Dismissal marks fresh rift at EBRD: Attali removes Canadian critic

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The Independent Online
A NEW rift has emerged between directors of the European Bank for Reconstruction and Development and Jacques Attali, the president, after Mr Attali secured the dismissal of Canada's executive director.

The Canadian director's departure was revealed only days after the board thought it had strengthened its influence over the bank's budget-making process and accountability.

Donald McCutchan, Canada's executive director at the bank, is to return to Ottawa in July after Mr Attali complained personally to Brian Mulroney, the Canadian Prime Minister, over lunch in Ottawa last month.

Mr McCutchan was the only member of the 23-strong executive board, representing the countries owning the EBRD, to vote against a 40 per cent increase in the bank's operating budget to ecu 140m (pounds 10m). Though several other directors, including those from Britain and Germany, expressed strong dissatisfaction with the proposed increase, only Mr McCutchan objected outright.

According to sources close to the EBRD board, Mr McCutchan had acquired a reputation for being something of a thorn in Mr Attali's side. He has long campaigned against excessive spending by the bank, which spent pounds 55.5m on refurbishing its new headquarters, including pounds 750,000 for a marble entrance hall in One Exchange Square, while disbursements to East European countries have been running at low levels.

But Mr Attali, who has persistently resisted attempts by the directors to influence his policies, told the Canadian Prime Minister that Mr McCutchan was 'unfit' to be a director - a view not shared by the Canadian's fellow directors. Mr McCutchan was in fact simply carrying out the instructions of the Canadian Finance Ministry in questioning EBRD spending habits until the Prime Minister's withdrawal of his support for this line was revealed this week in Ottawa. Mr Mulroney is himself resigning as Prime Minister in June.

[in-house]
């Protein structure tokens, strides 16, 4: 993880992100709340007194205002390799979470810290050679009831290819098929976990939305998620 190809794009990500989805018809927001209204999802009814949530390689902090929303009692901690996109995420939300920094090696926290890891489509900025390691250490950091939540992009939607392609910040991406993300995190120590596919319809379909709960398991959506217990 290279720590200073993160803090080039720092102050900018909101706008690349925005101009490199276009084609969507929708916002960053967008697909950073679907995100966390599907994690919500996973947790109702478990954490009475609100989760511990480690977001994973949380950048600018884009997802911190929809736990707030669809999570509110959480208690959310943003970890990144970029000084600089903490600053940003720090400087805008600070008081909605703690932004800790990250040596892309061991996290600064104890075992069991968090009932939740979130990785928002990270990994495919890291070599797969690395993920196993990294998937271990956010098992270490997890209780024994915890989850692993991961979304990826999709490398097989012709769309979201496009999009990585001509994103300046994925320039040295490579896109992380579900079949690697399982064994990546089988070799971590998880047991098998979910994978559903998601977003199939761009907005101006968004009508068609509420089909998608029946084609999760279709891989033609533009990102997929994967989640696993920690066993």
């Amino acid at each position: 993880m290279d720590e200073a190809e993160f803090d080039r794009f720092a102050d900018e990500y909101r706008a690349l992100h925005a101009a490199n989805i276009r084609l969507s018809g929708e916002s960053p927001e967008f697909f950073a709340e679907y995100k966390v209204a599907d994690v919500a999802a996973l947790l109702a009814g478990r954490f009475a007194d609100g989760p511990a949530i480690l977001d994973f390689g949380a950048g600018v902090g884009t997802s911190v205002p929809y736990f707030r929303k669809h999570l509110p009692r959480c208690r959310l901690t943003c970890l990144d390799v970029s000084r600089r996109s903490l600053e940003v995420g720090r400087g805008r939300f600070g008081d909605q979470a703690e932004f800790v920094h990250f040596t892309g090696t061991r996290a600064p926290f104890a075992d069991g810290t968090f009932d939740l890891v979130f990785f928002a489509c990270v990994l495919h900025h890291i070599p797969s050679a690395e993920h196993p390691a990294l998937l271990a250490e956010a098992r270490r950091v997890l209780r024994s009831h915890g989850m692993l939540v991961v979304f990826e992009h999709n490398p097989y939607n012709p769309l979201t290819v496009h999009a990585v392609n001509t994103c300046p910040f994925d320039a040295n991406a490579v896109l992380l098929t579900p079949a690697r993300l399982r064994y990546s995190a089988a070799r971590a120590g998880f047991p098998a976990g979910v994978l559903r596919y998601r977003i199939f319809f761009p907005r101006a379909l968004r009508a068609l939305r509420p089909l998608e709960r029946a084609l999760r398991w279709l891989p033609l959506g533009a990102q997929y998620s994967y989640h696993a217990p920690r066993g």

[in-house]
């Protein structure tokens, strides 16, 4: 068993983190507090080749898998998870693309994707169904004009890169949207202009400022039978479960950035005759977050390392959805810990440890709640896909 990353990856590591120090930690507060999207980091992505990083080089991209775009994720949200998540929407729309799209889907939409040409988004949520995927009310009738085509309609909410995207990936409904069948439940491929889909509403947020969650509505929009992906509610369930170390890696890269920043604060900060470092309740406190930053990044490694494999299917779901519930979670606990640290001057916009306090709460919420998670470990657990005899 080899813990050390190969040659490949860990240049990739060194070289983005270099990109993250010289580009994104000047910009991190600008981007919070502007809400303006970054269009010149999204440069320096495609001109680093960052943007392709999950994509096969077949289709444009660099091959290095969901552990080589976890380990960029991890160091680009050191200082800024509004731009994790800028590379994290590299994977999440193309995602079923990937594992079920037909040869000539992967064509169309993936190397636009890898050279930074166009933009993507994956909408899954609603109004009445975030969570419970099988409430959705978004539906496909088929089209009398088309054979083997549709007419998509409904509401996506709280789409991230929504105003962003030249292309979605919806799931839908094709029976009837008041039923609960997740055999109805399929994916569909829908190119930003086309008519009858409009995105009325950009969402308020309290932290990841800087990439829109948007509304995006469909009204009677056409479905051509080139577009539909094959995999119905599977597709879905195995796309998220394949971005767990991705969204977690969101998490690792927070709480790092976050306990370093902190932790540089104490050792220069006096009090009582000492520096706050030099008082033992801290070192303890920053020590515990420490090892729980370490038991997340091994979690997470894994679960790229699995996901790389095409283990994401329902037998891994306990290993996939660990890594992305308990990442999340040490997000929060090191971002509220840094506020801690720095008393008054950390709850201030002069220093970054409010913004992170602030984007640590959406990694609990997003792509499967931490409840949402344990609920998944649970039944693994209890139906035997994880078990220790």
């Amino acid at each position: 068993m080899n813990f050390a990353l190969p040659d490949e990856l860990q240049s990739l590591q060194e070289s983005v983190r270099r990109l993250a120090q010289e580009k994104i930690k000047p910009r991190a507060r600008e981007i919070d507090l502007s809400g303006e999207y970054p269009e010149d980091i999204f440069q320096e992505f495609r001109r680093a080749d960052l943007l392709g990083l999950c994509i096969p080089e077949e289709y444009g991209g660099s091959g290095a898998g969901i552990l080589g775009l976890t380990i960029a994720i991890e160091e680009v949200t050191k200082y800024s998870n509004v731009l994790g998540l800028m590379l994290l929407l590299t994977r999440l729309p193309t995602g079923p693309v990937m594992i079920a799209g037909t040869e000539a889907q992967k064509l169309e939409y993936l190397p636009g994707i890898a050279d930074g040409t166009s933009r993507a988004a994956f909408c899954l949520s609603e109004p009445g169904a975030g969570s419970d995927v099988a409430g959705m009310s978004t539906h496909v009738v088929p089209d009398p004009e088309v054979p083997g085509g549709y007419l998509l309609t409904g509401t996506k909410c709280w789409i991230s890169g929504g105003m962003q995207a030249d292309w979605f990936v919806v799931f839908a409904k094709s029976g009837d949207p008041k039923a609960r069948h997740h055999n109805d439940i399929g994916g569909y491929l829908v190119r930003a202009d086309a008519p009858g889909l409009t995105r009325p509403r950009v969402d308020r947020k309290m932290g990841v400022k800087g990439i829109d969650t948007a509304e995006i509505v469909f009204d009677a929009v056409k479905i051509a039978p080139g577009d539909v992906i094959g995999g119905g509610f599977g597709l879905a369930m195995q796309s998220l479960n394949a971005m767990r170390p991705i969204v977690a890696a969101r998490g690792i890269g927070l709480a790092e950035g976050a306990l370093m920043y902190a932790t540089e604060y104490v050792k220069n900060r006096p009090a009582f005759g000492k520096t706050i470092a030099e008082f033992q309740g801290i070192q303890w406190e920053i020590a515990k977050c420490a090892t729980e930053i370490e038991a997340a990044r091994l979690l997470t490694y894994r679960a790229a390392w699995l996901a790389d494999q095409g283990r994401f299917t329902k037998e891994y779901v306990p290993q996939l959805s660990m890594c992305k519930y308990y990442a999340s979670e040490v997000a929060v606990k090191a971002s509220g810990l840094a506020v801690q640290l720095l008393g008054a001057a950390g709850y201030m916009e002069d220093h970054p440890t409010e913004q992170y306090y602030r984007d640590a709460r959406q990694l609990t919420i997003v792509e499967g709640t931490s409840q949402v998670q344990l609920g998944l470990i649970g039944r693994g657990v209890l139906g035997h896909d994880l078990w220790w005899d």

Disclosure of the Canadian director's departure coincides with attempts by leading shareholders to strengthen the board's powers and has raised concern that the message has not yet sunk in. Yesterday, Norman Lamont, the Chancellor, followed up criticism levelled at Mr Attali by Theo Waigel, the German Finance Minister. According to the Treasury Mr Lamont told the EBRD president that the lack of control over costs could no longer go on.

The issue of the bank's lavish spending and Mr Attali's acerbic relationship with his board is likely to overshadow next week's EBRD annual meetings, where attention should focus on the emerging free-market economies in Eastern Europe. Between 3,000 and 4,000 officials and bankers are attending the talks, which will cost the bank some pounds 1.7m.

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